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2010 in Arizona: Left-field

Left-field was another position where the Diamondbacks had issues last season, and where the level of production was not what we wanted, from a spot generally regarded as an engine-room for the offense. League OPS for the position was .781, but the Diamondbacks managed .719 from their left-fielders, a number which finished ahead of only the Cubs and Padres. While Arizona hit a semi-decent .265, we managed just 13 home-runs for the season, well below the league average (20.2 HR).

It's an area that will need to show considerable improvement in 2010, if the team is to come anywhere close to challenging for the NL West. After the jump, we'll take a look at some of the causes for 2009's disappointing returns, and see whether there is any hope for optimism in the coming season.

2009 Performance
1. Gerardo Parra: 66 starts, .290/.324/.404
2. Eric Byrnes, 46 starts, .226/.270/.393
3. Conor Jackson, 19 starts, .182/.264/.253
4. Ryan Roberts, 12 starts, .279/.367/.416
5. Alex Romero, 11 starts, .248/.306/.338

Left-field proved to be another area of flux for the Diamondbacks in 2009. Don't like the current incumbent? Wait until tomorrow - it'll probably be someone different. Conor Jackson started the season off expected to be the everyday occupant of the spot, but his encounter with a fungal lung-disease ended the year for him in disappointing fashion. largely robbing the team of their top 2008 WAR producer (outside of starting pitchers, 'Hacks would like me to remind you all!). Eric Byrnes proved little better in 2009 than 2008, with injuries and ineffectiveness again combining to cause some thoroughly-unacceptable numbers. I guess we should be happy that he did appear in 32 more games than the previous season, and his OPS+ increased by five points. To sixty-seven. And, moving rapidly on...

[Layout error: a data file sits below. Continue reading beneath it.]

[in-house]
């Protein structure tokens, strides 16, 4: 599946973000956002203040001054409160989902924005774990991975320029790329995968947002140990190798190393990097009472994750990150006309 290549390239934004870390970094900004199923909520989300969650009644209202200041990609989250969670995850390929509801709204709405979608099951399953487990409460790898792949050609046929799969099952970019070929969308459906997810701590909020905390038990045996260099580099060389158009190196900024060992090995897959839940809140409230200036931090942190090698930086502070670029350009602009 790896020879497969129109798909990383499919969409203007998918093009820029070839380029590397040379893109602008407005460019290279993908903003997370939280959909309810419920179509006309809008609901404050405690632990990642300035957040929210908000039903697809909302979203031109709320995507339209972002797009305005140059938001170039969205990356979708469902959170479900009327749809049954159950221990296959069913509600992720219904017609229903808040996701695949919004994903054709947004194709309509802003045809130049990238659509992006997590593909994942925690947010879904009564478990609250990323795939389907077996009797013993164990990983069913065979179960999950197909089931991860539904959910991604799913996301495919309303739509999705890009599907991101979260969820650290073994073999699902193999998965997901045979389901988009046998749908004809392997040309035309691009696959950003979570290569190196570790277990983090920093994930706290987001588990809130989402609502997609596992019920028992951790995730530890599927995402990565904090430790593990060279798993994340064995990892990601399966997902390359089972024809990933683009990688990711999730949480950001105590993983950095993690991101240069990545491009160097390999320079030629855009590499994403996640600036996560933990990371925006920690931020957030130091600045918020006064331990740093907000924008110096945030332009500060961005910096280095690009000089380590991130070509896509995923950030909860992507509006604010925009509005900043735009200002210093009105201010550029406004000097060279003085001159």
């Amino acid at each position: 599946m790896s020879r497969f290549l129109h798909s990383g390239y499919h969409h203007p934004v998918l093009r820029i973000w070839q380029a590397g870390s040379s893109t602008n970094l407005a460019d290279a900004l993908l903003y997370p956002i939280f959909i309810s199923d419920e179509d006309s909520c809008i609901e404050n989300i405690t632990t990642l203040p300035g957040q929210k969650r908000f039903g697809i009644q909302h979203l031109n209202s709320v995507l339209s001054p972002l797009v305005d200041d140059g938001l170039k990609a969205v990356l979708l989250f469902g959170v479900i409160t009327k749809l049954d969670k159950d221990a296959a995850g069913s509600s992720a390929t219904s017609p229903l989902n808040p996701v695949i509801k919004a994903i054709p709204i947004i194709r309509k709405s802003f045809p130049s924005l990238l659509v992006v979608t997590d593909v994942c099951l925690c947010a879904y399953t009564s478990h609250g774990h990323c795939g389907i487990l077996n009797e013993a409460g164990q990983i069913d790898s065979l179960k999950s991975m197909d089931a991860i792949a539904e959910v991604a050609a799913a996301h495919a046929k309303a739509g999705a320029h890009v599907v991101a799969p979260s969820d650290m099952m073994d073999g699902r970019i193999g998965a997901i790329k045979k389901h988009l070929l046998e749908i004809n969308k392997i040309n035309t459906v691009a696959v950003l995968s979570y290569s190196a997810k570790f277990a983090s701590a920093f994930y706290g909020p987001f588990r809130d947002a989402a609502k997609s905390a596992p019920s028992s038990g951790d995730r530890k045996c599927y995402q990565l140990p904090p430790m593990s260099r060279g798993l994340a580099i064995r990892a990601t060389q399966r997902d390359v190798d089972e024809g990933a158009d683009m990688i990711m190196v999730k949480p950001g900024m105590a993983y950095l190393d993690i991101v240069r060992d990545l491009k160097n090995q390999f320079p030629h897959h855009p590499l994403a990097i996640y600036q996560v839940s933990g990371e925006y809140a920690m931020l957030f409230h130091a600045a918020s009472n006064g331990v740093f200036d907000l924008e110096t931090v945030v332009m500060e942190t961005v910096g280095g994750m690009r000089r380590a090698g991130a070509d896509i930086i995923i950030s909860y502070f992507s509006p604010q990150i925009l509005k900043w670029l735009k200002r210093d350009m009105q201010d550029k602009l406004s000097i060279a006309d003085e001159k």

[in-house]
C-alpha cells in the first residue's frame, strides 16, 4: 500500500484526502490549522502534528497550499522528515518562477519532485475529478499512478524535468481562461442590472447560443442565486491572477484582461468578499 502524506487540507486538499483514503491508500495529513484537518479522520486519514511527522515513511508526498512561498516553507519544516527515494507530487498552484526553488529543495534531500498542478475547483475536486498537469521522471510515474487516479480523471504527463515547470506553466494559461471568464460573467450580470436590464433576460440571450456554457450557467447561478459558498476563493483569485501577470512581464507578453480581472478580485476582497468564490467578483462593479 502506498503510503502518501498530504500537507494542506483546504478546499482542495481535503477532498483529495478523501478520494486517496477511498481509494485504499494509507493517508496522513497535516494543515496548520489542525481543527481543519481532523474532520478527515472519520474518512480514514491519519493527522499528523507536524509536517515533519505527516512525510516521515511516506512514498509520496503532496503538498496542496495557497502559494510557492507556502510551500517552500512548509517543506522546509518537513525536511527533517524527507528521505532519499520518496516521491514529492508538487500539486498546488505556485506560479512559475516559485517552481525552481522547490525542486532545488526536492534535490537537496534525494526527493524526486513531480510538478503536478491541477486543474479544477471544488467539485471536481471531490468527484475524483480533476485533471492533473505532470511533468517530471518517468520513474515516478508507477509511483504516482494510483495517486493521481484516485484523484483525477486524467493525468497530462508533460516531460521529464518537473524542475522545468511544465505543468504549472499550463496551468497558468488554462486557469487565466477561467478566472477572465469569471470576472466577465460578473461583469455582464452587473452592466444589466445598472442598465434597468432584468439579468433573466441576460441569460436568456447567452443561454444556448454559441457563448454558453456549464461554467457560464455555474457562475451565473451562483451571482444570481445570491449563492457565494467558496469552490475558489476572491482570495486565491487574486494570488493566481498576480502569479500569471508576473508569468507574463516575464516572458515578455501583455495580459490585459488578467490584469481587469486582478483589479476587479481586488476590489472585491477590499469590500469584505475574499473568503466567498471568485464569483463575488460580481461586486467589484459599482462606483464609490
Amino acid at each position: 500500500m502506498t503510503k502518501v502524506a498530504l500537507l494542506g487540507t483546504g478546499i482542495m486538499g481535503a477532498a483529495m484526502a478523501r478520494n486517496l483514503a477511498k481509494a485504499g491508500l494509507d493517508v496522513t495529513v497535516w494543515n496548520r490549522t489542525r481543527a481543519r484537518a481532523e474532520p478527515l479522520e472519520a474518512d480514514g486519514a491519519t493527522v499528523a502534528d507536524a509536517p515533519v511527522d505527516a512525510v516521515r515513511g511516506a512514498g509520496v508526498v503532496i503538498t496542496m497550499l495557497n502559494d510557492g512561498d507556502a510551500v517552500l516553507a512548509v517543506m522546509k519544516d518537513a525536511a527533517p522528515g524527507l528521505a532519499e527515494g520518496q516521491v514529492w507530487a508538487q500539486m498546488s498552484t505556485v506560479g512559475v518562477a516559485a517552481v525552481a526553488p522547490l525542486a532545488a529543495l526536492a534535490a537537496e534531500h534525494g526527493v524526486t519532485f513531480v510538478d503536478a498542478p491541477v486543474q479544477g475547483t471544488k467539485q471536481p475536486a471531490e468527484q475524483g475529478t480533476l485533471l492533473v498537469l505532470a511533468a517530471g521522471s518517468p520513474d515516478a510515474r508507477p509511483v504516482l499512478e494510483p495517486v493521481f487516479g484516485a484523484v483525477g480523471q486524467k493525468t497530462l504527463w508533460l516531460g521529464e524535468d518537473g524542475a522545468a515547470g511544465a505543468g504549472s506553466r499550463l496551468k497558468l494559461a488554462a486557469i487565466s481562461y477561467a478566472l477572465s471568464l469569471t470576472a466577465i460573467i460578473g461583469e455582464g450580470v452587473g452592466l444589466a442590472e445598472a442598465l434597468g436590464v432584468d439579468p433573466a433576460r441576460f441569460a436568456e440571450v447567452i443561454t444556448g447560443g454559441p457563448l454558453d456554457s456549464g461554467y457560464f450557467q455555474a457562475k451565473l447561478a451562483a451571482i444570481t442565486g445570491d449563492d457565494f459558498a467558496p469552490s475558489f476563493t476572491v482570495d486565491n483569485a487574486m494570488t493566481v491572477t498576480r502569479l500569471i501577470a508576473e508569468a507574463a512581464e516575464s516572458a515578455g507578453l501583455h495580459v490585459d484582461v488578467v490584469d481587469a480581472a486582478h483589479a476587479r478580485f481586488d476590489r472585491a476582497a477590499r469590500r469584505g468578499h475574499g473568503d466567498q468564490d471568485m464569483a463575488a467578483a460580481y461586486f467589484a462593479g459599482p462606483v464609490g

Gerardo Parra got the call-up from Double-A in mid-May, and saw the bulk of the LF playing time thereafter [he saw starts at all three positions in the outfield, but since about two-thirds of them were in left, we'll discuss him here]. He hit a credible .290, good enough to see him get some consideration in the Rookie of the Year voting, in which he finished eighth. However, he managed only 25 walks in 491 trips to the plate, and with only five home-runs, his power was nothing to write home about, and Parra ended with an overall OPS+ of 85. The numbers also concealed a disturbing split: against left-handers, Parra hit only .220, is still awaiting his first extra-base hit off a southpaw, after 100 at-bats, and has an OPS there of just .470.